With his environmental agency getting hammered because of a three-week delay in the Mosaic sinkhole disaster, Gov. Rick Scott today ordered a new emergency rule that the Department of Environmental Protection immediately notify the public in cases of pollution crises.
“While DEP was on-site to investigate the situation at Mosaic in less than 24 hours and followed current state laws to notify the public, our laws are outdated and must immediately be changed,” Scott declared.
The new emergency rule he ordered will ensure the public, local governments, and DEP are notified within 24 hours by all responsible parties following a pollution incident. It requires that the public be advised of any potential affects on health, safety or welfare.
On Aug. 27 a massive sinkhole opened up on the Mosaic property in west Polk County, draining a retention basin containing hundreds of millions of gallons of contaminated water from the fertilizer processing operations there, with the potential that it could reach the drinking water aquifer. Among the contaminants is gypsum, which can contain low levels of radiation. But there was no public notification for another three weeks.
For more than a week there have been cries of protest and condemnation that the notification took so long while area residents continued to draw well water.
One of the strongest outcries came from U.S. Rep. Gwen Graham, a Tallahassee Democrat who has said she is interested in running for governor in 2018. She responded Monday by applauding Scott, but calling for an investigation of what she called a cover-up.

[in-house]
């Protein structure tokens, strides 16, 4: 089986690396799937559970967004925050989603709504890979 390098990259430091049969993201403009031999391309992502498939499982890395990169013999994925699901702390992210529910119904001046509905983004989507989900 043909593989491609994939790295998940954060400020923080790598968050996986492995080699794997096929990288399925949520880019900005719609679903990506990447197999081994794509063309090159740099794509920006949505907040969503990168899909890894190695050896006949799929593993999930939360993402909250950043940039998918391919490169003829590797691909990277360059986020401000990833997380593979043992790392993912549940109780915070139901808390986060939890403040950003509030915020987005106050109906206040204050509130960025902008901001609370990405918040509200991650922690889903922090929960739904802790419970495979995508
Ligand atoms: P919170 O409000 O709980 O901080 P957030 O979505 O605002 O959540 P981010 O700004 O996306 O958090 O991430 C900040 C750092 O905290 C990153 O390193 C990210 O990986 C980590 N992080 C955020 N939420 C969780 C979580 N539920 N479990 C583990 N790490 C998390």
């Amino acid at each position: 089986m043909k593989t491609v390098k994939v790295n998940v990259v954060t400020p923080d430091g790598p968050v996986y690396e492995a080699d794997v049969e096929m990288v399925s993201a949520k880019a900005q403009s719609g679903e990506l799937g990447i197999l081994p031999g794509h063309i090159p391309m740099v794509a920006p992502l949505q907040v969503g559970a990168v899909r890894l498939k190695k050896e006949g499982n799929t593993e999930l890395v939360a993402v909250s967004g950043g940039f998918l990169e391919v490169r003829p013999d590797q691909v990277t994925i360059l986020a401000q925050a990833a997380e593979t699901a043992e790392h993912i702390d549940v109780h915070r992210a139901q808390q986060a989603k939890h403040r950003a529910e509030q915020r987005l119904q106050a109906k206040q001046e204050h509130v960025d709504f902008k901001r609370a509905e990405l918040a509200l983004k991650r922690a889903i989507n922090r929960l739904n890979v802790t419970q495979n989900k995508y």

“I applaud the governor for recognizing the state made a huge mistake in keeping this toxic sinkhole secret from the public,” Graham said. “I still believe there must be a full investigation – not just into the cause of the sinkhole – but into the state’s response and why they attempted to cover up the incident for weeks. Sunshine is the best disinfectant, and Florida families deserve full transparency when their health is at risk.”
Later Monday company officials said they would continue remediation efforts and would brief the governor and DEP Secretary Jon Steverson Tuesday.
“Governor Scott today issued a statement regarding an emergency rule that will change public notification following pollution incidents. While we have yet to review the details of this rule, we are committed to working with Governor Scott, and the Florida Department of Environmental Protection. The Governor also stated that his office will be proposing similar legislation. We look forward to working with his office, DEP and the Florida Legislature. We will also work with other stakeholders on an improved and transparent approach,” Mosaic’s statement read.
Scott also said he will propose legislation next year to ensure the public is kept informed of incidents of pollution that may cause a threat to public health and to Florida’s air and water resources. The legislation would extend the notification requirement to pollution plumes that have not been demonstrated to have left the polluter’s property, and would put the 24-hour public notification requirement into law and increase fines and penalties for violators.
Scott said he would be at the Mosaic facility outside New Wales on Tuesday to get a briefing from company officials and view the sinkhole.
He also called attention to the sewage spill that occurred in Pinellas County, noting that last week he ordered the DEP to investigate, and to expedite the investigation at Mosaic, and to assure the safety of drinking water. He vowed that if any violations are found, responsible parties will be held accountable with “appropriate penalties and sanctions once DEP concludes their work.We must do everything we can to ensure residents and visitors have access to clean and safe water and are informed when incidents occur that could potentially have an impact on their health.
“It does not make sense that the public is not immediately notified when pollution incidents occur and that is why I am directing DEP to immediately issue an emergency rule implementing strict requirements for public notification within 24 hours,” Scott Said. “Today, I am demanding any business, county or city government responsible for a pollution incident to immediately tell the public. That is common sense and our residents deserve that.